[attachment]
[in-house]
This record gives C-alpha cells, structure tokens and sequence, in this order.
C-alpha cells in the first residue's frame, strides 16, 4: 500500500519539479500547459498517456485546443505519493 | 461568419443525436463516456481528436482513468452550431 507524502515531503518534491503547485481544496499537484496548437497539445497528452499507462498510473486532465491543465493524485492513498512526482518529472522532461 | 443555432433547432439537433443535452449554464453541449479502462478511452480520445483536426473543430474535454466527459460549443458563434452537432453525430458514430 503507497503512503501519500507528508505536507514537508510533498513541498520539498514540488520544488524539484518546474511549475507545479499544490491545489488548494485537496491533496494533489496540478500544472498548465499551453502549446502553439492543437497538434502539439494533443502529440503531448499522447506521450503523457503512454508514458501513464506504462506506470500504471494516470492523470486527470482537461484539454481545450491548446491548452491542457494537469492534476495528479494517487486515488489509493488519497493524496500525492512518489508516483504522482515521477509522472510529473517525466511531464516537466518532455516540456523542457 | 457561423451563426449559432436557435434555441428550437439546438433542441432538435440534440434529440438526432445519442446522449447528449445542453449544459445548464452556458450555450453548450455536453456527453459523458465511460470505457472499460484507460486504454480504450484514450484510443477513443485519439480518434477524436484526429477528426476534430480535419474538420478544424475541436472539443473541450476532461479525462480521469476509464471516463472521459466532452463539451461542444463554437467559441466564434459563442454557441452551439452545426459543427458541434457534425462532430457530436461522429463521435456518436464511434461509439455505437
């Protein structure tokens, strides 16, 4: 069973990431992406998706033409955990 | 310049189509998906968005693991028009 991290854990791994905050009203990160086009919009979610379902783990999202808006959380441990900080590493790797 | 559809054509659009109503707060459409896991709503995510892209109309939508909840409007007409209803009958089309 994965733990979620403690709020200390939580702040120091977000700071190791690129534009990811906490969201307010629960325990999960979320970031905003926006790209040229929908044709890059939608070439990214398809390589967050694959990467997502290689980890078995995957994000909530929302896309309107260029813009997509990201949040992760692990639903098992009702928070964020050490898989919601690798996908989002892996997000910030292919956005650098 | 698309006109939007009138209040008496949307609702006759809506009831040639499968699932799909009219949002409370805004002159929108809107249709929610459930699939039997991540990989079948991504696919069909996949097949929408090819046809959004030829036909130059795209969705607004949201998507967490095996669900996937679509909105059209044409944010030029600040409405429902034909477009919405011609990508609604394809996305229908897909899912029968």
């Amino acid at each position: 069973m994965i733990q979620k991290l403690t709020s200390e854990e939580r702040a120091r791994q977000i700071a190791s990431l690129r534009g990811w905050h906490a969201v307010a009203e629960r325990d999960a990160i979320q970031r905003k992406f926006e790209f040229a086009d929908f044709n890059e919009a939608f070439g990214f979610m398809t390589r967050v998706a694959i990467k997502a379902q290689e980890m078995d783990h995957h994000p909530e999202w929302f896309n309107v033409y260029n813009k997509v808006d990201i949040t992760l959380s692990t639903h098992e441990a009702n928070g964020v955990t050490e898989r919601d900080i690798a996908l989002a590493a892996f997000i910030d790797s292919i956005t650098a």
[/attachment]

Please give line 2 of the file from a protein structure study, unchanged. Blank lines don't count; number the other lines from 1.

This record gives C-alpha cells, structure tokens and sequence, in this order.